As the already saturated internet continues to be flooded by new content, how can we hope to continue being able to navigate it? ‘The Algorithmic Pedestal’ a new exhibition at J/M Gallery in London, tries to address this problem by considering how algorithms have been entrusted with a role not unlike that of art curators, filtering the deluge of digital ephemera to determine what we actually see. But, the exhibition asks, who really benefits from ‘algorithmic curation’?
The show is the culmination of doctoral research by Laura Herman, from the University of Oxford’s Internet Institute. Herman recognises that social media has long been an invaluable and accessible tool for artists – especially those not represented in museums or galleries – to build their public presence. For some time, creatives of all kinds have been able to amass large followings on blogging sites such as Instagram and Tumblr by providing a steady scroll of images, together representing an idiosyncratic creative vision. However, more recently, in a move led by TikTok and imitated by other platforms, each user’s feed has become a unique, hyper-niche offering dictated by the preferences inferred from past actions – skips, likes, comments and shares – all calculated by a mysterious ‘black box’ algorithm.
Even if I choose to follow a curator whose expertise I trust on social media, I am highly unlikely to see everything they post, since certain kinds of content are suppressed by the algorithm. Inevitably, this has forced creators to adapt their practice according to the algorithm’s elusive, ever-changing needs if they have any hope of reaching a wide audience. An artwork has a better chance of being promoted if it has more faces and less nudity, for example, with the latter banned on many platforms.
‘We are returning to this model of one entity deciding what we see,’ Herman explains. ‘In the past those entities were museum curators and gallery owners, now algorithmic platforms are playing that role.’ With little transparency to how these algorithms have been trained, both the cause and the effect of these changes to how we experience information online remains tricky to perceive.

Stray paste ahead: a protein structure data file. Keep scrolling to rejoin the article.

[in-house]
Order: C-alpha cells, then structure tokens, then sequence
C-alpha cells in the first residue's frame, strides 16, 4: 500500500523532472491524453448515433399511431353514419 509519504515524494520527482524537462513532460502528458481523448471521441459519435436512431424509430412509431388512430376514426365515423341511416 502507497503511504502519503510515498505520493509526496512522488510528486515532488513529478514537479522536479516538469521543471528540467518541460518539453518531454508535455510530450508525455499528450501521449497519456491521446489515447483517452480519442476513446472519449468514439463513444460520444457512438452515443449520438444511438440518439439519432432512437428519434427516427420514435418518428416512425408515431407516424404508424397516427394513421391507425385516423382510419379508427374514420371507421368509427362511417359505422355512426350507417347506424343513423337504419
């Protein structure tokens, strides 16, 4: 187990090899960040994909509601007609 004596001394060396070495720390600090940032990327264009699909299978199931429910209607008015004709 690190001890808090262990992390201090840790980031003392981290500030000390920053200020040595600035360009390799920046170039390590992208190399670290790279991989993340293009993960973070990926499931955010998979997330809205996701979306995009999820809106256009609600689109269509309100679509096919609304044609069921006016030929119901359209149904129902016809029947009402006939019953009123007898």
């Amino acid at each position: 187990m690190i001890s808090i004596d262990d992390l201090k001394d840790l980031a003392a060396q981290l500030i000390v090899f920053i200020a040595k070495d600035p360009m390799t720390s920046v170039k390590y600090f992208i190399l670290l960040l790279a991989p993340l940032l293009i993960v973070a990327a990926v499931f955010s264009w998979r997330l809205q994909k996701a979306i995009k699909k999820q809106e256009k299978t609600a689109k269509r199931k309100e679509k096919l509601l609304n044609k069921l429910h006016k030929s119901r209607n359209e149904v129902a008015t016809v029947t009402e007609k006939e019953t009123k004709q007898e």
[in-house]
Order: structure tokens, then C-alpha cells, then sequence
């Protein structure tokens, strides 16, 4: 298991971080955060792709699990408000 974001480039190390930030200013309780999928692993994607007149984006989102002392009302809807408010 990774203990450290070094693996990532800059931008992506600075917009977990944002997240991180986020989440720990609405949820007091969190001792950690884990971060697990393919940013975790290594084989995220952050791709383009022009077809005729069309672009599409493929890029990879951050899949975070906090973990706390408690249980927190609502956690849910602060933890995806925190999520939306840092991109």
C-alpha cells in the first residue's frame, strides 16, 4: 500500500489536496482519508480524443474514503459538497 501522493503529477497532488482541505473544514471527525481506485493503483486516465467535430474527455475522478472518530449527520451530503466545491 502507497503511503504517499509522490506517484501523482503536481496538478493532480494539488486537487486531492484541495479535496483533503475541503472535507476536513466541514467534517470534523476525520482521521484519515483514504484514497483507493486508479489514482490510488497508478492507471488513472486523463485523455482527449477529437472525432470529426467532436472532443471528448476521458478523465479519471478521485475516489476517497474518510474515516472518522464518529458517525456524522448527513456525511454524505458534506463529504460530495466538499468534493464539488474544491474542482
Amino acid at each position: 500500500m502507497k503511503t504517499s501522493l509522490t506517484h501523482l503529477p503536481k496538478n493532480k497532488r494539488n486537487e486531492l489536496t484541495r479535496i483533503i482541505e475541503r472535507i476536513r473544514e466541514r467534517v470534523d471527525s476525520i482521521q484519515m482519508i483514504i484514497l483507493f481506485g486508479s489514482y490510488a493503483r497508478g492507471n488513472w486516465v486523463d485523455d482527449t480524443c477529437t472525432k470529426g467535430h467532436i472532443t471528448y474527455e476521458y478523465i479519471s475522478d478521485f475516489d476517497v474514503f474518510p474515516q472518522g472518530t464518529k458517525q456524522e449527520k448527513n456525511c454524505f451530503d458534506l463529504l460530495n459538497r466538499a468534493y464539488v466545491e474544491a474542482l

‘The Algorithmic Pedestal’ is, in fact, two exhibitions, staged side by side. Both are drawn from images from the Metropolitan Museum of Art’s Open Access Initiative , which, since 2017, has made all public-domain works in its collection available for unrestricted use. One exhibit is curated by London-based Swiss artist Fabienne Hess on the theme of loss; the other by the Instagram algorithm (the images were uploaded to a dedicated Instagram account and the exhibit reflects which images the algorithm chose to display and in what order) .
Although there was no overlap in the images chosen, Herman has been able to make a number of intriguing comparative observations. Works selected by Instagram show a marked preference for bodies and faces. Herman also observed ‘commercial-looking’ photography in the style of an advertisement or a sales catalogue, presumably reflecting profit-driven rather than aesthetic interests.
Perhaps most importantly, each image picked by Instagram was a standalone image with no apparent overarching context.By contrast, Herman sees in Hess’s grouping ‘a unified set of images that tell a story and have metaphor and exist within a context’. Both Hess and Herman stress how ‘loss’ is a very human, personally felt concept that is hard to describe and open to different interpretations. ‘A lot of human curiosity is around what prompted an image – what was the underlying idea?’, Hermann adds. When we think about curating, we usually seek out that same sense of a guiding intelligence.
The nature of loss defies easy categorisation. Hess contrasts it with the straightforward image labels – ‘dog’, ‘cat’, ‘woman’ – on which Big Tech relies to train AI to see and understand images. Such labels have proved a contentious topic, raising concerns over the replication of human biases and the failure to secure consent, but Hess makes the case that this crude method also risks draining our world of slippery notions and nuance.
The influence of the algorithm is only growing. Late last year, Mark Zuckerberg promised that by the end of 2023 he will ‘more than double’ the 15 per cent of our Instagram feeds that is currently delivered according to AI recommendations. ‘In the realm of the arts, there are often considerations of novelty and originality that algorithms aren’t equipped to account for,’ Herman says. ‘The algorithm would be focused on questions such as: Where does this slot in? What is it similar to?’ Thoughtful curating should come up with a surprising response to these problems and become a creative act in itself.
‘The Algorithmic Pedestal’ is at J/M Gallery, London, until 17 January.